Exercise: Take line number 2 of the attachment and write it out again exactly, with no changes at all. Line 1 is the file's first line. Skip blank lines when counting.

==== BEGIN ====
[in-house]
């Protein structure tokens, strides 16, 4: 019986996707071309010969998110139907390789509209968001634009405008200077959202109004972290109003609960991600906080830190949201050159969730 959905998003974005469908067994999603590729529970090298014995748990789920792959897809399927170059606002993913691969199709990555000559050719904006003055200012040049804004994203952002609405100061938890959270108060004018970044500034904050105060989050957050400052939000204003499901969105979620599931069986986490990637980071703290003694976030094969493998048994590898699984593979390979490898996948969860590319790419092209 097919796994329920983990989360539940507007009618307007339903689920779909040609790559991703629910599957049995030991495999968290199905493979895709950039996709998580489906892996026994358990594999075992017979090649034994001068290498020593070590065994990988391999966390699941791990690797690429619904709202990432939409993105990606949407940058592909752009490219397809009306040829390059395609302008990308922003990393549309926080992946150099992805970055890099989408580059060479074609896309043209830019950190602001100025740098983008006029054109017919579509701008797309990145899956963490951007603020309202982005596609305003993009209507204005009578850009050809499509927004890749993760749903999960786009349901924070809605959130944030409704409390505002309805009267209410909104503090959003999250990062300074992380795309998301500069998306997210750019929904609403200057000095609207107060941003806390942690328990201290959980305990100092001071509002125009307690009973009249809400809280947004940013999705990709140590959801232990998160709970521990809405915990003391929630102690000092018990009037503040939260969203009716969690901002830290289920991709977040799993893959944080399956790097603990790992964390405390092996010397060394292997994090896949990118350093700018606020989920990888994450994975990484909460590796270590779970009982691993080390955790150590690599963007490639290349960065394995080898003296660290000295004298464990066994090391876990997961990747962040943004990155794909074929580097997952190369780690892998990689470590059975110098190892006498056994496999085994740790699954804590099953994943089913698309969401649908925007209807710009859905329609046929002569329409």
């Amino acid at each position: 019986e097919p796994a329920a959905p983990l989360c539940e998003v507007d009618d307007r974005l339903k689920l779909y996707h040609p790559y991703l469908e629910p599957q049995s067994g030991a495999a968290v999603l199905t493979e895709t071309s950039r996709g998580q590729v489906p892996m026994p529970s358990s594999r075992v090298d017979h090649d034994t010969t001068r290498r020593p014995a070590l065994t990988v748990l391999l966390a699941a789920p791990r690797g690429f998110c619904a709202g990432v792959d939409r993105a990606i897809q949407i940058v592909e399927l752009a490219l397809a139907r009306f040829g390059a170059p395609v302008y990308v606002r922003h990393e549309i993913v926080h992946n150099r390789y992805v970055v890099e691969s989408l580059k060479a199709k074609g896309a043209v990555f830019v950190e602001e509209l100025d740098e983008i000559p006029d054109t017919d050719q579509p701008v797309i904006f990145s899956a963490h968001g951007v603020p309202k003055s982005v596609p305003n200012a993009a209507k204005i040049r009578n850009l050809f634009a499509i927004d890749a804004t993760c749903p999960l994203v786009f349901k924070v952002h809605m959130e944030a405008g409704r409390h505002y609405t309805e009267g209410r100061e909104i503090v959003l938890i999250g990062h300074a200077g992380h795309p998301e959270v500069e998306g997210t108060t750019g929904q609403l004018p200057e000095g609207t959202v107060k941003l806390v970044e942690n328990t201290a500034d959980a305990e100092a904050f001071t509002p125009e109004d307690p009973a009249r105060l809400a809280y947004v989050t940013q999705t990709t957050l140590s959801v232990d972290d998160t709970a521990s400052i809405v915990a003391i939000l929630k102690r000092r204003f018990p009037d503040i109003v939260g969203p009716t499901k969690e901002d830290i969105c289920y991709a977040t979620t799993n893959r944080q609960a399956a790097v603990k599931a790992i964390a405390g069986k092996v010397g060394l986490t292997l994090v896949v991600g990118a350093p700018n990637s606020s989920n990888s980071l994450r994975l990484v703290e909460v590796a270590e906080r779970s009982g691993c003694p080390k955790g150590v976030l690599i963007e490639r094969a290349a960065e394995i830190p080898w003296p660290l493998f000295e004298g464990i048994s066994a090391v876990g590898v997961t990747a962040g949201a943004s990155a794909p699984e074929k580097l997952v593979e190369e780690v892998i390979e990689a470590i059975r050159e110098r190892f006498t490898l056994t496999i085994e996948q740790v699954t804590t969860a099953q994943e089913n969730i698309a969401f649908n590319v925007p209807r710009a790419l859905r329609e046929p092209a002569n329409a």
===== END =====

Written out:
């Protein structure tokens, strides 16, 4: 019986996707071309010969998110139907390789509209968001634009405008200077959202109004972290109003609960991600906080830190949201050159969730 959905998003974005469908067994999603590729529970090298014995748990789920792959897809399927170059606002993913691969199709990555000559050719904006003055200012040049804004994203952002609405100061938890959270108060004018970044500034904050105060989050957050400052939000204003499901969105979620599931069986986490990637980071703290003694976030094969493998048994590898699984593979390979490898996948969860590319790419092209 097919796994329920983990989360539940507007009618307007339903689920779909040609790559991703629910599957049995030991495999968290199905493979895709950039996709998580489906892996026994358990594999075992017979090649034994001068290498020593070590065994990988391999966390699941791990690797690429619904709202990432939409993105990606949407940058592909752009490219397809009306040829390059395609302008990308922003990393549309926080992946150099992805970055890099989408580059060479074609896309043209830019950190602001100025740098983008006029054109017919579509701008797309990145899956963490951007603020309202982005596609305003993009209507204005009578850009050809499509927004890749993760749903999960786009349901924070809605959130944030409704409390505002309805009267209410909104503090959003999250990062300074992380795309998301500069998306997210750019929904609403200057000095609207107060941003806390942690328990201290959980305990100092001071509002125009307690009973009249809400809280947004940013999705990709140590959801232990998160709970521990809405915990003391929630102690000092018990009037503040939260969203009716969690901002830290289920991709977040799993893959944080399956790097603990790992964390405390092996010397060394292997994090896949990118350093700018606020989920990888994450994975990484909460590796270590779970009982691993080390955790150590690599963007490639290349960065394995080898003296660290000295004298464990066994090391876990997961990747962040943004990155794909074929580097997952190369780690892998990689470590059975110098190892006498056994496999085994740790699954804590099953994943089913698309969401649908925007209807710009859905329609046929002569329409």